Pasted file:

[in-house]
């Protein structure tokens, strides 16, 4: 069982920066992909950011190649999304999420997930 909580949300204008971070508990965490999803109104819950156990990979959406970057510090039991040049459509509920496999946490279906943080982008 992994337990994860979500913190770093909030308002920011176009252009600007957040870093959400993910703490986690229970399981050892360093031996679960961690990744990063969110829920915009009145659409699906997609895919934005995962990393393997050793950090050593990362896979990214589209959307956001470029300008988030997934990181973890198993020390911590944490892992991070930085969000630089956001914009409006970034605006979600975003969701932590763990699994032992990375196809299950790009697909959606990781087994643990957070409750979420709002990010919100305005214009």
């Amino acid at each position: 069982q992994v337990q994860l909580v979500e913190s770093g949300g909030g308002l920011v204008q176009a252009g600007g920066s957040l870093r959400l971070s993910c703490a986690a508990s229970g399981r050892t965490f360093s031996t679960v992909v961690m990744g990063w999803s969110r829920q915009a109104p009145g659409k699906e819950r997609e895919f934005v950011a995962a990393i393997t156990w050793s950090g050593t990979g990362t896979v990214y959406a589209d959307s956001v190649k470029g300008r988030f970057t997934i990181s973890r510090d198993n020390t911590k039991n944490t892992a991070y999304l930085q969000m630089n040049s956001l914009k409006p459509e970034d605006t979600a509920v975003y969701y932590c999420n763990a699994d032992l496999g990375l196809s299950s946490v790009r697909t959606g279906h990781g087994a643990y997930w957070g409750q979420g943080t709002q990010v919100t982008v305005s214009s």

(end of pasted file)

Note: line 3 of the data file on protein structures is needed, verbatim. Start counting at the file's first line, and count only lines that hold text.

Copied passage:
């Amino acid at each position: 069982q992994v337990q994860l909580v979500e913190s770093g949300g909030g308002l920011v204008q176009a252009g600007g920066s957040l870093r959400l971070s993910c703490a986690a508990s229970g399981r050892t965490f360093s031996t679960v992909v961690m990744g990063w999803s969110r829920q915009a109104p009145g659409k699906e819950r997609e895919f934005v950011a995962a990393i393997t156990w050793s950090g050593t990979g990362t896979v990214y959406a589209d959307s956001v190649k470029g300008r988030f970057t997934i990181s973890r510090d198993n020390t911590k039991n944490t892992a991070y999304l930085q969000m630089n040049s956001l914009k409006p459509e970034d605006t979600a509920v975003y969701y932590c999420n763990a699994d032992l496999g990375l196809s299950s946490v790009r697909t959606g279906h990781g087994a643990y997930w957070g409750q979420g943080t709002q990010v919100t982008v305005s214009s």